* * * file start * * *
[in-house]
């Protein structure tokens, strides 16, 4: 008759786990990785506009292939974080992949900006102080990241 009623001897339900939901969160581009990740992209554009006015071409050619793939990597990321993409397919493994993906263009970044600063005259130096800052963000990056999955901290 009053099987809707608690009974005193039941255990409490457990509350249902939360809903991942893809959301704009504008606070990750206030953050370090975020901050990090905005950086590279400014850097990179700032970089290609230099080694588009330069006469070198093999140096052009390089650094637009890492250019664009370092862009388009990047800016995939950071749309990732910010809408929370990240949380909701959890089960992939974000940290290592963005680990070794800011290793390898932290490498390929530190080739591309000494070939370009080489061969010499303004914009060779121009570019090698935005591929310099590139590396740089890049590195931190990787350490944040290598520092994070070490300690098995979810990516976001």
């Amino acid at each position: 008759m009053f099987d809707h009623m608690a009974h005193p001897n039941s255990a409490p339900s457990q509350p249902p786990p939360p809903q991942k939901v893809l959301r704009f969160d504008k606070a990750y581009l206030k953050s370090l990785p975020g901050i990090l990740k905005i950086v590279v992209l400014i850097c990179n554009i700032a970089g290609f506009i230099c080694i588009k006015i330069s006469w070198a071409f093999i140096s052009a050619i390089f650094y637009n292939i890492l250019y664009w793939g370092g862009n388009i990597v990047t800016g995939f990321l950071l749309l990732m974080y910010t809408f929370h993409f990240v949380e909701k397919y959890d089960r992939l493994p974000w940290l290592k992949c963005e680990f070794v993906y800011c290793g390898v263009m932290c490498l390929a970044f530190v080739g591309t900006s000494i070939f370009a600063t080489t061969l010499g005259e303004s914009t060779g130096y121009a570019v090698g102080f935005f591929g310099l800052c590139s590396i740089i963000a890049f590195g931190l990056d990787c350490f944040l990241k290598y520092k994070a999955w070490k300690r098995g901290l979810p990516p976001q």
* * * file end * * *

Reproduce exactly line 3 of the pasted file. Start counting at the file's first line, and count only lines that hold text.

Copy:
């Amino acid at each position: 008759m009053f099987d809707h009623m608690a009974h005193p001897n039941s255990a409490p339900s457990q509350p249902p786990p939360p809903q991942k939901v893809l959301r704009f969160d504008k606070a990750y581009l206030k953050s370090l990785p975020g901050i990090l990740k905005i950086v590279v992209l400014i850097c990179n554009i700032a970089g290609f506009i230099c080694i588009k006015i330069s006469w070198a071409f093999i140096s052009a050619i390089f650094y637009n292939i890492l250019y664009w793939g370092g862009n388009i990597v990047t800016g995939f990321l950071l749309l990732m974080y910010t809408f929370h993409f990240v949380e909701k397919y959890d089960r992939l493994p974000w940290l290592k992949c963005e680990f070794v993906y800011c290793g390898v263009m932290c490498l390929a970044f530190v080739g591309t900006s000494i070939f370009a600063t080489t061969l010499g005259e303004s914009t060779g130096y121009a570019v090698g102080f935005f591929g310099l800052c590139s590396i740089i963000a890049f590195g931190l990056d990787c350490f944040l990241k290598y520092k994070a999955w070490k300690r098995g901290l979810p990516p976001q």